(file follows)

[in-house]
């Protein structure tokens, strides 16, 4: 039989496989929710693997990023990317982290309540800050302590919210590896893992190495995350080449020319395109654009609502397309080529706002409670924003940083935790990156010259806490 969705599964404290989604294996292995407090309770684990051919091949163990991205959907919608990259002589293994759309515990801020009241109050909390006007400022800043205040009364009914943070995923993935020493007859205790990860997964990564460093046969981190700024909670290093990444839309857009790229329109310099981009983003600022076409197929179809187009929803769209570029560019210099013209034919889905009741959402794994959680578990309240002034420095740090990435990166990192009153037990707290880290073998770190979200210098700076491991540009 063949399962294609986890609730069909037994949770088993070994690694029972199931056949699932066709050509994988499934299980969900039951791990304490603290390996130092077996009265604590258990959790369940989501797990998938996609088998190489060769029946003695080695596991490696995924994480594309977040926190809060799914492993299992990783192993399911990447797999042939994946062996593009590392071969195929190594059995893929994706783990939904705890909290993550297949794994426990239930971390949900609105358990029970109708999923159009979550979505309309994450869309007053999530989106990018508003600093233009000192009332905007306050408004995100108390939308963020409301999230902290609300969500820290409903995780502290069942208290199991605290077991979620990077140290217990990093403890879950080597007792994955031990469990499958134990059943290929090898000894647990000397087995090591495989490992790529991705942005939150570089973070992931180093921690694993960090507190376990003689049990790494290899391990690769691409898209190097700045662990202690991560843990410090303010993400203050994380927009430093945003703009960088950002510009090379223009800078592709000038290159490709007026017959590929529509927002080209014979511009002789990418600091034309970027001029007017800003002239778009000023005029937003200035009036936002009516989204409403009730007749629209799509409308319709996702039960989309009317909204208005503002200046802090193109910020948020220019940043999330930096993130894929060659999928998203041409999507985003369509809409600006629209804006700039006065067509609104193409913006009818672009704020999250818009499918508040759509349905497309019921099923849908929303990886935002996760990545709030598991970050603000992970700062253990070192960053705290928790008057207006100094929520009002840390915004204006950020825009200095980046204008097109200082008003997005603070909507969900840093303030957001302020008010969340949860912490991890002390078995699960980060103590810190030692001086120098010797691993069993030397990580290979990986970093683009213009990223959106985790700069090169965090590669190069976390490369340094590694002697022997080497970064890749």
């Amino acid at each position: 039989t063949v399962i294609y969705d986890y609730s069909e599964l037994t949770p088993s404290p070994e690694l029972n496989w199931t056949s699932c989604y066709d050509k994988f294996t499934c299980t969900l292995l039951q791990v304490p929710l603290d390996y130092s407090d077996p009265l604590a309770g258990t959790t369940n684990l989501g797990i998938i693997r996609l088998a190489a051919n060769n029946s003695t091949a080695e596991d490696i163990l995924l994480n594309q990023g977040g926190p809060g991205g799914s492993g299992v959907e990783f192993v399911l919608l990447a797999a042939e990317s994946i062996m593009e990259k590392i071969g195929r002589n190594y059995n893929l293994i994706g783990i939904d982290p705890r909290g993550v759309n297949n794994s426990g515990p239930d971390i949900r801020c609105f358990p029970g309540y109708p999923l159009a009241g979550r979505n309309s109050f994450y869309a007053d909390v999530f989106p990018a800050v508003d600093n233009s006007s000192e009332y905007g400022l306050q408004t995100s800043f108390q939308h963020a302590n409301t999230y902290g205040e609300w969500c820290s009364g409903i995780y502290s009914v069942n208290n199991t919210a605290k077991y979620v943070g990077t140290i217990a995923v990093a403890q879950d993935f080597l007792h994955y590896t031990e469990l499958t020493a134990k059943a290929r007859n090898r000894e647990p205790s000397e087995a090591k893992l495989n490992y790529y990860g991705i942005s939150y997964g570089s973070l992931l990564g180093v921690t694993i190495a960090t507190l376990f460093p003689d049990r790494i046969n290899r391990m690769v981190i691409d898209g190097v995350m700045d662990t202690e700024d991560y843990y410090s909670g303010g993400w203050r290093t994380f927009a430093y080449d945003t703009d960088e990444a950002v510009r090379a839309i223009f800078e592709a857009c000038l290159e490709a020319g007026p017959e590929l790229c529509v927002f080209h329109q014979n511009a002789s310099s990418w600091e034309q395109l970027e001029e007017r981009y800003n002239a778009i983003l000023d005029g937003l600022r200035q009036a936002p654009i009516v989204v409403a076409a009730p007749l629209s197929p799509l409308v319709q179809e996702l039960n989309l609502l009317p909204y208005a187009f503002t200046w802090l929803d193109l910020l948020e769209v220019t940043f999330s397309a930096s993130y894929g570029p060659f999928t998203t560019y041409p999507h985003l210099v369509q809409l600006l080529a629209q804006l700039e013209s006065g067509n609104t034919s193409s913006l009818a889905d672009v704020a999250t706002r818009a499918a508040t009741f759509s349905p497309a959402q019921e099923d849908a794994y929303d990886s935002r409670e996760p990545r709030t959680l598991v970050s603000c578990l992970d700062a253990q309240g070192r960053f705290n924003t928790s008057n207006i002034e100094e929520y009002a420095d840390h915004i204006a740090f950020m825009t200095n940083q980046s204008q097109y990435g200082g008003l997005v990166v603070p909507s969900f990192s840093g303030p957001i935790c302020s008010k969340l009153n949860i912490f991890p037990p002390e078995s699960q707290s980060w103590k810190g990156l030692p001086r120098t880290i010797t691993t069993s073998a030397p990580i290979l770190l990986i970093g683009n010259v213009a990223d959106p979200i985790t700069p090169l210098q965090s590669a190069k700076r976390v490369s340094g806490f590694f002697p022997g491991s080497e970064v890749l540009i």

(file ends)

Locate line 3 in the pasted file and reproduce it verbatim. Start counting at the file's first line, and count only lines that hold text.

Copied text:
């Amino acid at each position: 039989t063949v399962i294609y969705d986890y609730s069909e599964l037994t949770p088993s404290p070994e690694l029972n496989w199931t056949s699932c989604y066709d050509k994988f294996t499934c299980t969900l292995l039951q791990v304490p929710l603290d390996y130092s407090d077996p009265l604590a309770g258990t959790t369940n684990l989501g797990i998938i693997r996609l088998a190489a051919n060769n029946s003695t091949a080695e596991d490696i163990l995924l994480n594309q990023g977040g926190p809060g991205g799914s492993g299992v959907e990783f192993v399911l919608l990447a797999a042939e990317s994946i062996m593009e990259k590392i071969g195929r002589n190594y059995n893929l293994i994706g783990i939904d982290p705890r909290g993550v759309n297949n794994s426990g515990p239930d971390i949900r801020c609105f358990p029970g309540y109708p999923l159009a009241g979550r979505n309309s109050f994450y869309a007053d909390v999530f989106p990018a800050v508003d600093n233009s006007s000192e009332y905007g400022l306050q408004t995100s800043f108390q939308h963020a302590n409301t999230y902290g205040e609300w969500c820290s009364g409903i995780y502290s009914v069942n208290n199991t919210a605290k077991y979620v943070g990077t140290i217990a995923v990093a403890q879950d993935f080597l007792h994955y590896t031990e469990l499958t020493a134990k059943a290929r007859n090898r000894e647990p205790s000397e087995a090591k893992l495989n490992y790529y990860g991705i942005s939150y997964g570089s973070l992931l990564g180093v921690t694993i190495a960090t507190l376990f460093p003689d049990r790494i046969n290899r391990m690769v981190i691409d898209g190097v995350m700045d662990t202690e700024d991560y843990y410090s909670g303010g993400w203050r290093t994380f927009a430093y080449d945003t703009d960088e990444a950002v510009r090379a839309i223009f800078e592709a857009c000038l290159e490709a020319g007026p017959e590929l790229c529509v927002f080209h329109q014979n511009a002789s310099s990418w600091e034309q395109l970027e001029e007017r981009y800003n002239a778009i983003l000023d005029g937003l600022r200035q009036a936002p654009i009516v989204v409403a076409a009730p007749l629209s197929p799509l409308v319709q179809e996702l039960n989309l609502l009317p909204y208005a187009f503002t200046w802090l929803d193109l910020l948020e769209v220019t940043f999330s397309a930096s993130y894929g570029p060659f999928t998203t560019y041409p999507h985003l210099v369509q809409l600006l080529a629209q804006l700039e013209s006065g067509n609104t034919s193409s913006l009818a889905d672009v704020a999250t706002r818009a499918a508040t009741f759509s349905p497309a959402q019921e099923d849908a794994y929303d990886s935002r409670e996760p990545r709030t959680l598991v970050s603000c578990l992970d700062a253990q309240g070192r960053f705290n924003t928790s008057n207006i002034e100094e929520y009002a420095d840390h915004i204006a740090f950020m825009t200095n940083q980046s204008q097109y990435g200082g008003l997005v990166v603070p909507s969900f990192s840093g303030p957001i935790c302020s008010k969340l009153n949860i912490f991890p037990p002390e078995s699960q707290s980060w103590k810190g990156l030692p001086r120098t880290i010797t691993t069993s073998a030397p990580i290979l770190l990986i970093g683009n010259v213009a990223d959106p979200i985790t700069p090169l210098q965090s590669a190069k700076r976390v490369s340094g806490f590694f002697p022997g491991s080497e970064v890749l540009i």